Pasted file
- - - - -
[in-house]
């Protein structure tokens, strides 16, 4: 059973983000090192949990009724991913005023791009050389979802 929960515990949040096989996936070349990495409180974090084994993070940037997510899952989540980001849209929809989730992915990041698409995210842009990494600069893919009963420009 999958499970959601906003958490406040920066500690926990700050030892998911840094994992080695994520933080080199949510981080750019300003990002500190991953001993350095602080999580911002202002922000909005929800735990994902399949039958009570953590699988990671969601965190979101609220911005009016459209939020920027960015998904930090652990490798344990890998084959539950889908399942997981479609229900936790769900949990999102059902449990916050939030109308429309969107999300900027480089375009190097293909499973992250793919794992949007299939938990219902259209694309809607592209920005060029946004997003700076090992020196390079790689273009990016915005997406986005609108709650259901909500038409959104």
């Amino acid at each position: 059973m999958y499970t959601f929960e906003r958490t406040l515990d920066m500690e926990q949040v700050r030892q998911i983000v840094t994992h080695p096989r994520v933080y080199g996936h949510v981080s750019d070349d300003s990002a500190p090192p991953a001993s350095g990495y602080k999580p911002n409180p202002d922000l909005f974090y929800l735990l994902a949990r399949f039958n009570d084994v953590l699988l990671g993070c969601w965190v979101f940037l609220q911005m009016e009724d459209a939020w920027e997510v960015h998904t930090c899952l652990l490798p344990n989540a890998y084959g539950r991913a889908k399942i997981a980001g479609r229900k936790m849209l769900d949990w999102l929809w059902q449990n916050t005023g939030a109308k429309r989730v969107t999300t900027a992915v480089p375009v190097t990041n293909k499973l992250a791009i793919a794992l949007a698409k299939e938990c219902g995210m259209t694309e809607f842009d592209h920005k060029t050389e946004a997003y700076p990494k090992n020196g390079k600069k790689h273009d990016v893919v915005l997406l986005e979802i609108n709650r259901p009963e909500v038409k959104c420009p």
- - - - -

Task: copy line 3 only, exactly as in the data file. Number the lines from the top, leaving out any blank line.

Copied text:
């Amino acid at each position: 059973m999958y499970t959601f929960e906003r958490t406040l515990d920066m500690e926990q949040v700050r030892q998911i983000v840094t994992h080695p096989r994520v933080y080199g996936h949510v981080s750019d070349d300003s990002a500190p090192p991953a001993s350095g990495y602080k999580p911002n409180p202002d922000l909005f974090y929800l735990l994902a949990r399949f039958n009570d084994v953590l699988l990671g993070c969601w965190v979101f940037l609220q911005m009016e009724d459209a939020w920027e997510v960015h998904t930090c899952l652990l490798p344990n989540a890998y084959g539950r991913a889908k399942i997981a980001g479609r229900k936790m849209l769900d949990w999102l929809w059902q449990n916050t005023g939030a109308k429309r989730v969107t999300t900027a992915v480089p375009v190097t990041n293909k499973l992250a791009i793919a794992l949007a698409k299939e938990c219902g995210m259209t694309e809607f842009d592209h920005k060029t050389e946004a997003y700076p990494k090992n020196g390079k600069k790689h273009d990016v893919v915005l997406l986005e979802i609108n709650r259901p009963e909500v038409k959104c420009p």